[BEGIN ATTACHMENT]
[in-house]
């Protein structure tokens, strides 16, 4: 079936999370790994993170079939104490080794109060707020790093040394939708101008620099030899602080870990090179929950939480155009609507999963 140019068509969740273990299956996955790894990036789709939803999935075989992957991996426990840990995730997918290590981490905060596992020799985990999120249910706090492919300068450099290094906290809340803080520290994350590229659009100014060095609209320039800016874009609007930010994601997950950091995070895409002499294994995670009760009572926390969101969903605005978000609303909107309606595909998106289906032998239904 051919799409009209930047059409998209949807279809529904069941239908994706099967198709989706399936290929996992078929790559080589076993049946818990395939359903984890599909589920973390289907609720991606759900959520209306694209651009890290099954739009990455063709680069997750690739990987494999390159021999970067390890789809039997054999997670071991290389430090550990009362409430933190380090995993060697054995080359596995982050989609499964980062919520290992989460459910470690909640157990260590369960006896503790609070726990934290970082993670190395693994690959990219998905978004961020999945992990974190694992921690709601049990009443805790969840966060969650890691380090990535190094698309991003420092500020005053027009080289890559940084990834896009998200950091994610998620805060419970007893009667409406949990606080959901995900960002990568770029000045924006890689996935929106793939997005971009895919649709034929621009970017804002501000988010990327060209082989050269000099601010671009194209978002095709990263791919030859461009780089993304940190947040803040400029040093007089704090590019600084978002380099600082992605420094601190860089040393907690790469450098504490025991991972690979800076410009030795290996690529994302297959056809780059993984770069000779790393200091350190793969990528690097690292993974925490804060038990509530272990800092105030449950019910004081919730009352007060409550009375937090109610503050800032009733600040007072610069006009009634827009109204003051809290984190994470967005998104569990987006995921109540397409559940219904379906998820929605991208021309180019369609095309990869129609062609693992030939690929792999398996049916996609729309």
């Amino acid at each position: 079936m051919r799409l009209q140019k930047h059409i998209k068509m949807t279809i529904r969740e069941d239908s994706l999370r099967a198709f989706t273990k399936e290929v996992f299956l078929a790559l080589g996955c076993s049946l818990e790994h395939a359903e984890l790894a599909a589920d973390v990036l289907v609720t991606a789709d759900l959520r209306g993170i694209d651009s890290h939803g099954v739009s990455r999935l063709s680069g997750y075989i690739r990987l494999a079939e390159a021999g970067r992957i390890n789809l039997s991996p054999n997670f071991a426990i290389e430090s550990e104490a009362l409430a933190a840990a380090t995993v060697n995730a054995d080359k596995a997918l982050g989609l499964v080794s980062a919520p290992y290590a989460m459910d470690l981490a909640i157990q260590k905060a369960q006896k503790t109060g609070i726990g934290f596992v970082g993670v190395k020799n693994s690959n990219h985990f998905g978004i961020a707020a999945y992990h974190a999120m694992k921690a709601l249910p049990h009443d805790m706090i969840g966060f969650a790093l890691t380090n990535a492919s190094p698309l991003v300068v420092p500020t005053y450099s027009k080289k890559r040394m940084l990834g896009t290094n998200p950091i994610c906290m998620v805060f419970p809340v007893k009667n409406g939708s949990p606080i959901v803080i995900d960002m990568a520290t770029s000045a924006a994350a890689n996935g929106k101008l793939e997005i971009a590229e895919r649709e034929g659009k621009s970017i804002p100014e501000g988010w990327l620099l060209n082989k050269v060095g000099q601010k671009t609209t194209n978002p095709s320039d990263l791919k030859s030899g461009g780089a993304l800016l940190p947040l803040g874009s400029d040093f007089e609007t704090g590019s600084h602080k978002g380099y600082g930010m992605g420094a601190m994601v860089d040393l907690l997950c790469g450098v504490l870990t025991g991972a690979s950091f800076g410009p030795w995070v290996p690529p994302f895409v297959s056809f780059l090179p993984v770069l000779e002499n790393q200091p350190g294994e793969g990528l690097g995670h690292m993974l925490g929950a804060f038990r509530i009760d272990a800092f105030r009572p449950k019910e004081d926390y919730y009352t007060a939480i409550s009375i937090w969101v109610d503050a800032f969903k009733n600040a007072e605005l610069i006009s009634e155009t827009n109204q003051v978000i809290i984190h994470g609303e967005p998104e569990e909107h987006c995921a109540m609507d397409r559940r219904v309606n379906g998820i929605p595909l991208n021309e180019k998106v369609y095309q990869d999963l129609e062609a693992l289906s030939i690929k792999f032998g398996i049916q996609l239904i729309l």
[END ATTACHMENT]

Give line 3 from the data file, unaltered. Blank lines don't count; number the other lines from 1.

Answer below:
């Amino acid at each position: 079936m051919r799409l009209q140019k930047h059409i998209k068509m949807t279809i529904r969740e069941d239908s994706l999370r099967a198709f989706t273990k399936e290929v996992f299956l078929a790559l080589g996955c076993s049946l818990e790994h395939a359903e984890l790894a599909a589920d973390v990036l289907v609720t991606a789709d759900l959520r209306g993170i694209d651009s890290h939803g099954v739009s990455r999935l063709s680069g997750y075989i690739r990987l494999a079939e390159a021999g970067r992957i390890n789809l039997s991996p054999n997670f071991a426990i290389e430090s550990e104490a009362l409430a933190a840990a380090t995993v060697n995730a054995d080359k596995a997918l982050g989609l499964v080794s980062a919520p290992y290590a989460m459910d470690l981490a909640i157990q260590k905060a369960q006896k503790t109060g609070i726990g934290f596992v970082g993670v190395k020799n693994s690959n990219h985990f998905g978004i961020a707020a999945y992990h974190a999120m694992k921690a709601l249910p049990h009443d805790m706090i969840g966060f969650a790093l890691t380090n990535a492919s190094p698309l991003v300068v420092p500020t005053y450099s027009k080289k890559r040394m940084l990834g896009t290094n998200p950091i994610c906290m998620v805060f419970p809340v007893k009667n409406g939708s949990p606080i959901v803080i995900d960002m990568a520290t770029s000045a924006a994350a890689n996935g929106k101008l793939e997005i971009a590229e895919r649709e034929g659009k621009s970017i804002p100014e501000g988010w990327l620099l060209n082989k050269v060095g000099q601010k671009t609209t194209n978002p095709s320039d990263l791919k030859s030899g461009g780089a993304l800016l940190p947040l803040g874009s400029d040093f007089e609007t704090g590019s600084h602080k978002g380099y600082g930010m992605g420094a601190m994601v860089d040393l907690l997950c790469g450098v504490l870990t025991g991972a690979s950091f800076g410009p030795w995070v290996p690529p994302f895409v297959s056809f780059l090179p993984v770069l000779e002499n790393q200091p350190g294994e793969g990528l690097g995670h690292m993974l925490g929950a804060f038990r509530i009760d272990a800092f105030r009572p449950k019910e004081d926390y919730y009352t007060a939480i409550s009375i937090w969101v109610d503050a800032f969903k009733n600040a007072e605005l610069i006009s009634e155009t827009n109204q003051v978000i809290i984190h994470g609303e967005p998104e569990e909107h987006c995921a109540m609507d397409r559940r219904v309606n379906g998820i929605p595909l991208n021309e180019k998106v369609y095309q990869d999963l129609e062609a693992l289906s030939i690929k792999f032998g398996i049916q996609l239904i729309l």